<p>A journey through pregnancy and childbirth, across cultures and continents. Join <a href="https://www.facebook.com/groups/1377748932473960?ref=br_tf">the Ninth Month community on Facebook</a> to share stories about childbirth where you live.</p>
While contrary to Ethiopia's conservative religious ideals, a new law there makes access to abortions easier and has been one way the government has tried to save women’s lives. Before the law, a third of all maternal deaths in the country were from botched abortions.
The Philippines has one of the highest birth rates in Asia. But recently, the government passed a law, over the strenuous objections of the Catholic Church, that paved the way for providing free contraception. Reporter Aurora Almendral speaks with one woman, a grandmother at 33, about how free birth control could change the lives of the country's poorest.
We want to tell stories of people around the world giving birth. Take a minute and tell us what it was like when you gave birth — or when your child was born. Or call up your mom and ask her what it was like when you were born. And explore the stories we've received already.
During a global health reporting trip to Mozambique, Sonia Narang witnessed the challenges women and children face in one of the least developed countries in the world. Thus was born "The Women of Mozambique," a week long Instagram series that illuminates the lives of women through short vignettes.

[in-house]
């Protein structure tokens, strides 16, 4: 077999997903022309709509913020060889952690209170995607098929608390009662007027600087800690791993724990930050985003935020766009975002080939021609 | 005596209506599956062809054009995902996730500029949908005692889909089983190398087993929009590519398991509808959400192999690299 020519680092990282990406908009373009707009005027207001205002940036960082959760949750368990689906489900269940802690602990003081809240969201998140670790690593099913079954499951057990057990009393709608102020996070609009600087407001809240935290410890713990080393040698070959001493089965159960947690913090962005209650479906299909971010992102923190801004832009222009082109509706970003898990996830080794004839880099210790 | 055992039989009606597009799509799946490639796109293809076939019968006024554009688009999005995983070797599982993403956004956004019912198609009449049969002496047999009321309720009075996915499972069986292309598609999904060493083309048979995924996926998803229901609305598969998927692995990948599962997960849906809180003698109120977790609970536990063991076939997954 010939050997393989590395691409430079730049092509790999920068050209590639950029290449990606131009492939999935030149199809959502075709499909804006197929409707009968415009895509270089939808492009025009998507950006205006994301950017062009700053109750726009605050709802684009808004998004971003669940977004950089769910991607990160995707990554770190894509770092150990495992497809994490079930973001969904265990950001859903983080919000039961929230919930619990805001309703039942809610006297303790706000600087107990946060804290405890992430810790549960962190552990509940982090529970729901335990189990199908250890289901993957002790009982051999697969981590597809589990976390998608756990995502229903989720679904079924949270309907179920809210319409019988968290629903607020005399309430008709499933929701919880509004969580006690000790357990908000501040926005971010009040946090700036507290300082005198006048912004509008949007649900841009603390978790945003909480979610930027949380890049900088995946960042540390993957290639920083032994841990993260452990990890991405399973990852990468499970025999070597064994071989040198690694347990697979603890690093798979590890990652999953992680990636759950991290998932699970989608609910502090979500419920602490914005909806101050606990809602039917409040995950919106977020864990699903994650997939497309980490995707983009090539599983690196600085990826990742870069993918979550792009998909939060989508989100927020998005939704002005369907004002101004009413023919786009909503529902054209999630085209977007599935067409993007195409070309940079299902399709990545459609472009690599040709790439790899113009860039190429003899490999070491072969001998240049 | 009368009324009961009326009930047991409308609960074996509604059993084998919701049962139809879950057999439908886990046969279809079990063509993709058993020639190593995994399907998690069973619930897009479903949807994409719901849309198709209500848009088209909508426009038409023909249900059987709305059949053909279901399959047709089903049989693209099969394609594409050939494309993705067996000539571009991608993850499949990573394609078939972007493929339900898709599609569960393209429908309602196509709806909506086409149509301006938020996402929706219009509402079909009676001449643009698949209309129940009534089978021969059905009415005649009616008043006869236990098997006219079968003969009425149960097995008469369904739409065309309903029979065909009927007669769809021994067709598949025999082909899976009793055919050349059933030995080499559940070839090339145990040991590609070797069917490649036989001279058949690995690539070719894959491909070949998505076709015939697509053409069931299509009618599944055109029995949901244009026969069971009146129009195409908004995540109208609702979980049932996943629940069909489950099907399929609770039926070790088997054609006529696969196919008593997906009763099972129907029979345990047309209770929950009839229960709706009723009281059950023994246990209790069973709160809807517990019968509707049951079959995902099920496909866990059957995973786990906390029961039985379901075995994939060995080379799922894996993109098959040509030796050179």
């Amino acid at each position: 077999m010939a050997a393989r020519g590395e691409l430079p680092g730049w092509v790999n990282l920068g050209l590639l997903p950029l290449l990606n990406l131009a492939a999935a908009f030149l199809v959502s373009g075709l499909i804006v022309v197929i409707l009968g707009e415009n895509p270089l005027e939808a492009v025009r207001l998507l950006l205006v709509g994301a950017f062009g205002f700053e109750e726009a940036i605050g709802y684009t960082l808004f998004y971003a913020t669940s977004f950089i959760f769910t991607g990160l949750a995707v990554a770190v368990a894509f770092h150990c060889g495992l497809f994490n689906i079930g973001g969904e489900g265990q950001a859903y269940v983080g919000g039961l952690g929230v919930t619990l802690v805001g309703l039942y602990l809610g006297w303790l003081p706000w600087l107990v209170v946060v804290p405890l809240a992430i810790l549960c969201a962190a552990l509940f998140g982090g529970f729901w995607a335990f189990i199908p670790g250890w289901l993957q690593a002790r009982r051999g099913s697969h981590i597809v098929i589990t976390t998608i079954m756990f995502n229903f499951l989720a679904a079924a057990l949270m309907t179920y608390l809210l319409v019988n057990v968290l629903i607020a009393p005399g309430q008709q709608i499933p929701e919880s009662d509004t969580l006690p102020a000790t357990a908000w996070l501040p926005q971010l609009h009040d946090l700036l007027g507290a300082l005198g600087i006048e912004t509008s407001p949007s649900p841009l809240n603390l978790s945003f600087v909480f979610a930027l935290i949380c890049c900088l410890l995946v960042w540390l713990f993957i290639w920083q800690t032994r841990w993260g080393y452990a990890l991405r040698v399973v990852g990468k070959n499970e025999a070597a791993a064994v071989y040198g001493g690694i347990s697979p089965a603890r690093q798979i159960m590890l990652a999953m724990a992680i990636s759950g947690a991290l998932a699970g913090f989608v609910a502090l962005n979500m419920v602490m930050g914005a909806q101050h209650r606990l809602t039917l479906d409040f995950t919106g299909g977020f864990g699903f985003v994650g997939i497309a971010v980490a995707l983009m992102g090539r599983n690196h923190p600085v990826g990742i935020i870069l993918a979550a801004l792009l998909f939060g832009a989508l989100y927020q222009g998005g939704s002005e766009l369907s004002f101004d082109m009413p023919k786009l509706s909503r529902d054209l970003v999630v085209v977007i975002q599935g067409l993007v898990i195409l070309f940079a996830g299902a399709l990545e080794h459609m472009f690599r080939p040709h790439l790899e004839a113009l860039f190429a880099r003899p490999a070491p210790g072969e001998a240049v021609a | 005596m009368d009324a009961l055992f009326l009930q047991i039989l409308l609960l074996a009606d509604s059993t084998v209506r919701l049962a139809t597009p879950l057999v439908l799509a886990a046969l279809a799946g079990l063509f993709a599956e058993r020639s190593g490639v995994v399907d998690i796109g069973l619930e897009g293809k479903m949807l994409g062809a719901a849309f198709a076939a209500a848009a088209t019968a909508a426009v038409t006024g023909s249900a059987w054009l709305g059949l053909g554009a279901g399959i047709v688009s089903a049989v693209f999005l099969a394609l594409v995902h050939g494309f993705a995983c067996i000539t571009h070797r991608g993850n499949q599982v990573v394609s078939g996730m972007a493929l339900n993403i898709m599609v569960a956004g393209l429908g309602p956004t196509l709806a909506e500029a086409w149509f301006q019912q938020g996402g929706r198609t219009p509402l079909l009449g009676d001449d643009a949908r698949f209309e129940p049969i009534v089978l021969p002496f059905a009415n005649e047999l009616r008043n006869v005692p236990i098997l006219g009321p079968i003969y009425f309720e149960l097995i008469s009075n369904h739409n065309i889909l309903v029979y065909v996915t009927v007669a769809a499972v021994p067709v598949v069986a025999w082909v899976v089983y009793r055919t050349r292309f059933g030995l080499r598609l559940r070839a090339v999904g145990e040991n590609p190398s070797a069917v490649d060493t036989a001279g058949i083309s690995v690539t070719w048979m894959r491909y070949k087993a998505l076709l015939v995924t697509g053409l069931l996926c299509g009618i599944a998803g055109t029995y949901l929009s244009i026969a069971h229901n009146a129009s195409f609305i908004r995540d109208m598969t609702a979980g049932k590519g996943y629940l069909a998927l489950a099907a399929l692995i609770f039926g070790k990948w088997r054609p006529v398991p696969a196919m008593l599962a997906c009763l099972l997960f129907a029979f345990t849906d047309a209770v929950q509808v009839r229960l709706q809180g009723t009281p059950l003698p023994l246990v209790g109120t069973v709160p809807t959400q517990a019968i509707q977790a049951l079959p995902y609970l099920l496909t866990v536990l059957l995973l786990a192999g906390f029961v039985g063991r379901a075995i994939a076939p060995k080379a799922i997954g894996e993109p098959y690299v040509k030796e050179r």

Prenatal care consumes a big part of a pregnant woman's life. There are the monthly appointments, the tests — all on top of whatever is going on at home. And it can be overwhelming. But a new program, called Centering Pregnancy, tries to ease that burden by putting women in groups for their prenatal care.
In a new report, the CDC has confirmed that the average age at which American women deliver their first babies has increased in the last 40 years. The World and The Forum at the Harvard School of Public Health team up this week to discuss the repercussions of delaying pregnancy and parenthood in the United States and around the world.
Many women in Brazil want to deliver their babies by Cesarean section — for them, it is convenient, modern and clean. But others say they are forced into delivering their babies through surgery, in a country with one of the highest c-section rates in the world.
Last year, Kate Mitchell became one of the 32 percent of US mothers who give birth via Cesarean section. Yet her intention was to avoid a C-section. Guidelines released in February outline steps to avoid unnecessary Cesarean sections, steps that hospitals and practitioners agree with. So why do Cesarean rates remain at all-time highs?
Births started in homes, moved to hospitals and are now moving back to homes, at least in the developed world. More parents are choosing places that aren't hospitals for giving birth — and that presents new risks and complications.
Lullabies are just a part of parenting, and growing up. We spoke with Kathy Henderson, collector of lullabies from around the world. It's part of our "Ninth Month" series on pregnancy and childbirth. And try out The World's Lullabies app — where you can join others in recording, sharing and listening to lullabies from different regions of the globe.